Life and Death and Agave

For many people, their greatest achievements come at the end of life when they have gained great wisdom and experience.  This too is so with agaves, those extraordinarily tough succulents unique to our new world deserts.  Among them is locally native Agave deserti, with its twisted rosettes of blue leaves that contain a vital source of strong, yet soft fiber harvested a century ago by Cahuilla weavers.

Newcomers to desert gardening discover their beautifully blooming plant cannot be coaxed to live after flowers fade.  This is because agaves bloom but once in their lifetime in a spectacular  effort to reproduce itself both by seed, and by cloning itself vegetatively just before death.

The entire life span of an agave serves just one purpose: to store enough energy to produce an enormous flower spike.  Those grown for the manufacture of tequila are harvested just before the flowers form, when sugar content is highest to enhance the fermentation process.

Some species produce branching spikes with tufts of bright yellow flower clusters at the tips.  Others are a single stalk sheathed in flowers.  It’s believed the highly held flowers allow their scent to lure pollinators over long distances across a barren desert.  Another reason for agave’s very tall spikes is bats, which relish the nectar.  Eco location makes it dangerous when agaves are in a habitat filled with many other spiny or thorny plants.  But with flowers high above the spines, bats easily find and feed upon the nectar, thus ensuring pollination.

Each species of agave grows for a certain time span needed to accumulate these sugars.  The average is about 25 years, but some may live far longer.  Problems arise with short lived agaves because they may not last long enough to use in outdoor landscaping.

One of our most commonly used species is dark green, vase-shaped Agave desmettiana.  It is the best example of many ways agaves reproduce to sustain the species in difficult climates.  After the bloom stalk sheds its flowers, small perfect plants called bulbils form where blooms detach.  They are the back-up plan for reproduction because conditions are so dry that it’s rare for some agave to grow from seed in the wild.  These bulbils are genetic clones of the mother plant, and when they get large enough they detach in the wind and fall, littering the ground around the mother.  Here they’ll root and grow to maturity unless gathered by an intrepid gardener.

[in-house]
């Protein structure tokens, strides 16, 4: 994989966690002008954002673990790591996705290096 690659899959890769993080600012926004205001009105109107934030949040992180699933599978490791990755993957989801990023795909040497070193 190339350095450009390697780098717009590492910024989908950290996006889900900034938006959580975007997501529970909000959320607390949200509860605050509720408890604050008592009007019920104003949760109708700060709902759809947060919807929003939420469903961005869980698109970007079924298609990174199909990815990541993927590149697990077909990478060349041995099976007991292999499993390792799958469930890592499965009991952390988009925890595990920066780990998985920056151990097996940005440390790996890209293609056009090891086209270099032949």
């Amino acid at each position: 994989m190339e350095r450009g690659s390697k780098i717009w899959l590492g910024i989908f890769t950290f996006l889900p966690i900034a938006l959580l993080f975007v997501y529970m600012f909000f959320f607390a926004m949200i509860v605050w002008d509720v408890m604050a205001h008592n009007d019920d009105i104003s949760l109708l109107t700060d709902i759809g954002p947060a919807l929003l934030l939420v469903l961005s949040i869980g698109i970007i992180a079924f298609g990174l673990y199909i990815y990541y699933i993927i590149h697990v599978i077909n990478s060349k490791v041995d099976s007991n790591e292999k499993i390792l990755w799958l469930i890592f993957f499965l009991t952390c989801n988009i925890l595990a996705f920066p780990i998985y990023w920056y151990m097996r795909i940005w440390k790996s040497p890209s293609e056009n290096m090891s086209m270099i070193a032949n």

This bulbil production is only found in a few species, which coincidentally include our low desert tolerant Agave vilmorniana and Agave angustifolia.  When an agave is old enough to bloom it will do so in spring.

My first bulbils were found in the parking lot where they littered the pavement beneath a blooming mother plant.  I rescued as many as I could, stuffing them into my purse to take home to plant in the sand and shade of my irrigated garden.  They were tucked into natural soil in such a dense patch they looked like an agave lawn that first year.

Soon these freebie bulbils grew large enough to move around the garden.  Once transplanted to their own individual location, each began to offset around their bases.  This is yet another means of vegetative reproduction found in arid zone succulents.   These are small plantlets generated by the stem at or below ground can be cut away from the rosette to root into yet another new plant at any time of year.  Technically Agave desmettiana lives for just ten years, which is a very short lifetime, but it’s compensated by aggressive offsetting which carries on as a group after the mother plant dies.

Those I found in the parking lot grew to maturity, bloomed and died in my garden within eight short years.  This demonstrated to me that agaves started from bulbils may not enjoy the maximum life span of the species.  It was also disappointing to find them blooming so soon, just when they’d achieved their greatest size and beauty.

Now is the time to keep an eye on agaves to spot bright yellow blooming plants that stand out.  Make a mental note to return to them later in spring or early summer to check for bulbils.  Sometimes the bulbils are so dense that their accumulative weight can pull the entire plant over.  This is another way bulbils reach the ground to root.

Life is a process of gathering, for us it’s knowledge and wisdom, for agave it’s energy consumed in a single final reproductive event.  It can be marked by a grand funeral procession, celebrities and dignitaries, or it may end whisper quiet on a cliff above the Coachella valley.  Either way, there are offspring and relatives who remain behind, their lives directly tied to a single, pivotal individual, and the gift of life they leave behind.